This begs the question as to why patients are being asked to return in 3 months. I would ask one of these offices for at least one peer-reviewed and published research paper demonstrating the need for this in order to establish a stable baseline. The research has already been done. In the early days of thermography each set of thermal images were taken in triplicate. The patient was acclimated in a temperature controlled imaging room under standard protocols for 15 minutes and then imaged. The patient would then be left for another 15 minutes and imaged again. This was finally repeated once more. In these early days thermologists were unsure about the stability of the process and the possibility of changes. Once the stability of the thermal data was established this practice was stopped. Then, as mentioned above, this was taken a step further by watching the thermal stability of patients for over 5 years. Studies have proven that a single set of thermal images taken under proper guidelines is completely accurate for analysis.

Under the established standards and guidelines for medical infrared imaging, recalling patients for follow-up thermograms is based solely on clinical need. When it comes to breast thermography, follow-up thermograms are performed based on the known metabolism of breast cancers. Under these guidelines each breast must be graded into one of 5 thermobiological (TH) categories. The level of TH grading acts as an individualized risk assessment based on the patients own biology. Depending on the TH grading, and taking into consideration the metabolism of breast cancers, the patient will be asked to return in a reasonable amount of time.

Since it was established over 30 years ago that a single thermogram is all that is needed for immediate analysis, why are some offices having all their initial thermogram patients return in 3 months?

Will our center be assigned a thermologist or will we be getting reports from multiple thermologists? We are concerned that if all the reports look different, patients and their doctors may become confused with their results.

Let me answer your second concern first. The last thing we would want is to have your patients and their doctors confused due to differing report formats. To prevent this from happening we have adopted a standardized report format and language that each thermologist in our group uses. There is no concern here.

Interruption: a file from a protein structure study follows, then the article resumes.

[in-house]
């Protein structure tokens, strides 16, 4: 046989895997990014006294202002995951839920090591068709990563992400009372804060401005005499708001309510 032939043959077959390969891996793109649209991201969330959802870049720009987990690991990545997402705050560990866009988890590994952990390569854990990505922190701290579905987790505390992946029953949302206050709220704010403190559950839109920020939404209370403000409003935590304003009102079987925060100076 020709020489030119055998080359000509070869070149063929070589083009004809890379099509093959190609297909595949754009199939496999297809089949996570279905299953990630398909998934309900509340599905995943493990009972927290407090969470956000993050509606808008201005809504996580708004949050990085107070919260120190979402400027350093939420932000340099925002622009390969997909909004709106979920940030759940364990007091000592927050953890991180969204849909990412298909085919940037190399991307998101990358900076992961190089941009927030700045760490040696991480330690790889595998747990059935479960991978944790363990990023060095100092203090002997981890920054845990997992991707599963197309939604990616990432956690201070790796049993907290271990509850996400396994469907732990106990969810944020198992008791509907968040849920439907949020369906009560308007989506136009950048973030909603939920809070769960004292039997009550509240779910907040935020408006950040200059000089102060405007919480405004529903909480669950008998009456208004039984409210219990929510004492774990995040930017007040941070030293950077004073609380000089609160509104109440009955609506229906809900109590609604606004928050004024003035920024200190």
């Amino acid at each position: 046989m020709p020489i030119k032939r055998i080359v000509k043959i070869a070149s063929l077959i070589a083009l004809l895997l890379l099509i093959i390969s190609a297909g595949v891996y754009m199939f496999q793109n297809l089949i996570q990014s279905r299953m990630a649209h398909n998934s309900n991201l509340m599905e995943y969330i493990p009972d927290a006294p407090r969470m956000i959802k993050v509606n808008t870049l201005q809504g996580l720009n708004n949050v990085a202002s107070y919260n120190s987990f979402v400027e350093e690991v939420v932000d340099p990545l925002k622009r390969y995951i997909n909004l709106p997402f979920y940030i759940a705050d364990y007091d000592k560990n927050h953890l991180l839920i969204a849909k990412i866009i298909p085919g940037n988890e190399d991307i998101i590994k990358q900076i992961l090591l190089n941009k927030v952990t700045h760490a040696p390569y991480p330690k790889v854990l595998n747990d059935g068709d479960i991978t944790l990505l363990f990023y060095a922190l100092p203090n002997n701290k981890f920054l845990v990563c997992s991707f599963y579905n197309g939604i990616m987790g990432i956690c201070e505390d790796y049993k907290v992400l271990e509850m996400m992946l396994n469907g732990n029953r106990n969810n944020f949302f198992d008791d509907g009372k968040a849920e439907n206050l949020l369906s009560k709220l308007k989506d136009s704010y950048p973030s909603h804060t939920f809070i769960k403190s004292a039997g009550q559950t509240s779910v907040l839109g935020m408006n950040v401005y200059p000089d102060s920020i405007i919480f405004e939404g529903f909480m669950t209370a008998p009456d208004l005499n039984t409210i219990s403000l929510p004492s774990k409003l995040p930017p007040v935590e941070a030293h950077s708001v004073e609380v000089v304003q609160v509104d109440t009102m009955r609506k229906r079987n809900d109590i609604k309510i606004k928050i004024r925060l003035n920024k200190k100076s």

In answer to your first question, your clinic may be assigned a specific thermologist or not. This will depend on the current demand for interpretations. We are always striving to get reports back in a timely manner. As such, your clinic may be served with one or more thermologists.

I've been told that when doing a breast thermogram a cold-challenge must be done.

The use of the cold-challenge (placing the patient’s hands in ice-water, using ice mitts, or using ice packs placed on the mid-back) was stopped in the late 1980’s. The research at the time showed that using the cold-challenge did not increase the sensitivity or specificity of breast thermography. What we are finding is that some offices have websites telling women that they should never go to any office or imaging center that is not doing the cold-challenge. We have no idea why they are doing this as this is simply false information. Fortunately, the number of offices we see doing this is decreasing.

Back in the late 1990’s and early 2000’s the problem was so bad that Dr. William Hobbins (the leading expert in breast thermography) approached Dr. Amalu. He knew that Dr. Amalu had done his own research and encouraged him to review his database of cold-challenges and present a paper at the yearly symposium of the American Academy of Thermology (AAT). Dr. Hobbins, and other experts in this field, were concerned that these misleading offices were claiming that experts in this field were missing things by not performing breast thermography correctly. The paper went on to be presented at the international conference of the IEEE Engineering in Medicine and Biology Society. The end result was acceptance of the paper for peer-review and publication (click here or go to Medline/PubMed). Since that time, both the IACT and the AAT convened guidelines committees that included Dr. Amalu, along with Dr. William Hobbins and a group of experts in this field, to review the current status of breast thermography and create internationally peer-reviewed standards and guidelines documents. With regard to the cold-challenge, a review of the literature along with a consensus among the experts determined that the cold-challenge did not improve the sensitivity or specificity of breast thermography; and as such, its use is not necessary to provide an accurate interpretation of medical infrared images of the breast.